A young blonde waitress took us to our seats, and it has to be said that both she and her colleague were both extremely friendly and attentive. Given that the sign on the front proudly declared "Cask ales and free house", it was a little disappointing to find there was only one, strong-ish, cask ale available, although there was a choice of draught beers and quite a decent wine list.

It is hard to fault the food menu though. Not only was there a choice of 17 mains on offer, they were proper, home-cooked dishes which showed care and imagination too.

So much so, that I found it quite hard to choose. The medallions of beef fillet interleaved with stilton, and served on a bed of chive mash with a smoked bacon, wild mushroom and red wine jus sounded superb, but I thought I had settled on the lamb shank with minted red wine sauce until the waitress arrived at our table. And I went for the fillet steak.

A good fillet steak is a wondrous thing. A dish of simple beauty, luxurious but unpretentious, satisfying but not ostentatious. There is no hiding behind pretty garnish or exotic flavourings, a steak can only be as good as the quality of the meat and the skill of the chef. And this was a very good steak indeed.

A thick, meaty slab, it was moist and tender, but still substantial. The thick, creamy peppercorn sauce, an extra £1.95, was excellent, although I would have perhaps liked a little more of it, but the piece de resistance was the superb, chunky, hand-cut chips. It has long been my contention that it is the details like this that sorts out the men from the boys; chefs that take care of the little things usually get the bigger picture right too.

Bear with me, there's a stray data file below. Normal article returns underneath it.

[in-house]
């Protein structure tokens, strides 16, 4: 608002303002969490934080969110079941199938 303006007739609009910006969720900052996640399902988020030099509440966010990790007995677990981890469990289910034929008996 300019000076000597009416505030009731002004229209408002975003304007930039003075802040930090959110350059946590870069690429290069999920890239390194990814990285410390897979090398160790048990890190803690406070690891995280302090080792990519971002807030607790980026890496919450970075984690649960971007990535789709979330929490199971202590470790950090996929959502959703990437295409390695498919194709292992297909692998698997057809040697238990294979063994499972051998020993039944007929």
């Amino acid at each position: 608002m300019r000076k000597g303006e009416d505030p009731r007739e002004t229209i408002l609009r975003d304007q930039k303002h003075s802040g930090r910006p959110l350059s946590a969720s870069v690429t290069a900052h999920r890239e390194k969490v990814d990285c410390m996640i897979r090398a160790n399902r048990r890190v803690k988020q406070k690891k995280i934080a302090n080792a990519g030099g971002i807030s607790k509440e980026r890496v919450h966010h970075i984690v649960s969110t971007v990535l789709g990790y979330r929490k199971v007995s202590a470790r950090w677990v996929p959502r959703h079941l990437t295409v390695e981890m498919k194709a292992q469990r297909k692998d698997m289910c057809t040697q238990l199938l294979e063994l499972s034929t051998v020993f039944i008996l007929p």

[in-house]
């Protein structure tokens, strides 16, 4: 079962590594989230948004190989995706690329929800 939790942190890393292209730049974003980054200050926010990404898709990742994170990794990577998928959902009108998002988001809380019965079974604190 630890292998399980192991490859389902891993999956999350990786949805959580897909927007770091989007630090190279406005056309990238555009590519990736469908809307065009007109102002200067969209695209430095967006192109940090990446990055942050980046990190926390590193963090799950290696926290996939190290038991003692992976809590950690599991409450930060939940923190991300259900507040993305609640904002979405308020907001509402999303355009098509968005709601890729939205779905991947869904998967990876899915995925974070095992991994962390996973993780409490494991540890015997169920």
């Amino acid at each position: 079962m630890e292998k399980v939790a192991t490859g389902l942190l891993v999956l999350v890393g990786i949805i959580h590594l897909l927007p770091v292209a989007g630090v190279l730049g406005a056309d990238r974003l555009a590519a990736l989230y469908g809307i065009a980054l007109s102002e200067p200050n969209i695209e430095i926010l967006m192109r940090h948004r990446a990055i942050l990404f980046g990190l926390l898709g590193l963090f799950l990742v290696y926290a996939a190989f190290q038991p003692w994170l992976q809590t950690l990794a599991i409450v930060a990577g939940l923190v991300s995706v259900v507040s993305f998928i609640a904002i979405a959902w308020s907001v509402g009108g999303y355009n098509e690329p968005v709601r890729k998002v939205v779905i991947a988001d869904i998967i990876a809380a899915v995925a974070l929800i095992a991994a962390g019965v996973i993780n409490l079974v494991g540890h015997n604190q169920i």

My dining companion went for the house speciality burger on a sour dough ciabatta bun, and again showed that even the simplest of dishes can be a thing of beauty if made with care.

For a dessert I decided to try the "rocky road" cheesecake, an excellent choice with an interesting filling that included pieces of biscuit, toffee and chocolate. My companion had creme caramel, which was also very good.

"It's been a great night," said a long-haired, middle aged man as he bid his friends farewell, and it seemed hard to argue. I wasn't sure what to make of this place, but it was far better than I was expecting.

Not only that, the prices are very reasonable too. The total bill for two courses each, a coffee and a couple of glasses of wine, was £39.25, very much in the middle of the market, then, but it felt much more expensive and the food was of a far higher standard than you normally get at this price. And the prices are even lower in the daytime.

Excellent service, excellent food, and excellent value.

And I promise you, it was not the result of any funny handshakes.


The Masons, Stafford Road, Great Wyrley, Walsall, WS6 6AZ

Tel: 01922 406562



Creamy garlic mushrooms £4.25; Moules mariniere - steamed mussels in a garlic white wine and cream sauce with warm rustic bread £4.25/£8.50; Baked camembert, red onion comfit and warm rustic bread £4.95


Oven-baked chicken supreme, served with bubble and squeak, potatoes and a white wine, bacon and asparagus cream sauce £10.95; Sea bass served on a bed of lemon-grass scented rice garnished with king prawns and mussels with a parsley cream sauce £11.95; Braised lamb shank on a bed of creamy herb mash with minted red-wine sauce £10.95


New York cheesecake with wild berries £3.95; Chocolate lumpy bumpy £3.95